Social Justice and the Arab Uprisings | Ifi Working Paper
Working Paper | April 2015
Social Justice and the Arab Uprisings by Amaney A. Jamal and Michael Robbins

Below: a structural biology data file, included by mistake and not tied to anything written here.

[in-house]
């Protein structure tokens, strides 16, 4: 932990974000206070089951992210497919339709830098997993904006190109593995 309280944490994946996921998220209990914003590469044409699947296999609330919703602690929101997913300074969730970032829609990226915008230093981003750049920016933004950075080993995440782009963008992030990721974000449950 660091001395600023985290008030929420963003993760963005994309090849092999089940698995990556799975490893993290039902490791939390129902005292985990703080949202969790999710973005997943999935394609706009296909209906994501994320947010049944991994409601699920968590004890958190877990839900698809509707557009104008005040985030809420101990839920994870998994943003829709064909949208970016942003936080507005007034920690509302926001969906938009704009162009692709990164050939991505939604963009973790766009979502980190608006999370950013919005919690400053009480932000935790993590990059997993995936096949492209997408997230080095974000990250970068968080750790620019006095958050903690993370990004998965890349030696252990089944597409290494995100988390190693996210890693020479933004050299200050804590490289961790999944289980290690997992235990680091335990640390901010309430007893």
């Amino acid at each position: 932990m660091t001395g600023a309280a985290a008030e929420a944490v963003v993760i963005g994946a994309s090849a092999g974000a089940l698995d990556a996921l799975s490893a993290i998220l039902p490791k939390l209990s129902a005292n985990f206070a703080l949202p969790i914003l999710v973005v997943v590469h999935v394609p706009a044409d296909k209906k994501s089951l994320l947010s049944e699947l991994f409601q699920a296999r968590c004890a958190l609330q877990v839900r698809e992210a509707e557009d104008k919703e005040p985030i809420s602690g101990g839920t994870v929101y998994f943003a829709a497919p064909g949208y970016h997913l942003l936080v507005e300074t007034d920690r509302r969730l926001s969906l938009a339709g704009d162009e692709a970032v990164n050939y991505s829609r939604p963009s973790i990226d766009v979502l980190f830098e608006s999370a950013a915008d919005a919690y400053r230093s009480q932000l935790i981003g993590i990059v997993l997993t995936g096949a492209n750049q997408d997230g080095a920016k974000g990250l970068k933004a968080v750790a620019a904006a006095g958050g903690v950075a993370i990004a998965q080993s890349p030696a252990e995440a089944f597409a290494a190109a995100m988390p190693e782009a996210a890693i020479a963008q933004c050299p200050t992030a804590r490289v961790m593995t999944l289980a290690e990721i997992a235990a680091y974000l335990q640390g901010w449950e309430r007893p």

As the Arab Spring proceeded, massive changes swept across the region. Long-standing stability gave rise to ongoing chaos in some countries, most notably Syria and Libya, but also to a significant extent in Tunisia and Egypt. Meanwhile, Islamist parties won free and fair elections in Egypt and Tunisia and were allowed to come to power. These and other changes greatly altered the political landscape across the region. The importance of these changes cannot be overstated. Yet, amidst talk of a renewed Arab Cold War, changing balances of power in the region, the growing strength of Islamist forces, and the possibility of the onset of an Arab winter, a number of questions that lie at the heart of the Arab Spring remain unanswered. Most centrally, has the quality of governance improved across the region? Have regimes – whether new or long-standing – made tangible improvements on issues related to social justice? Or, has the political infighting or strategic rebalancing by regimes resulted in a continuation of the status quo? Using data from the Arab Barometer, this policy brief seeks to address these questions.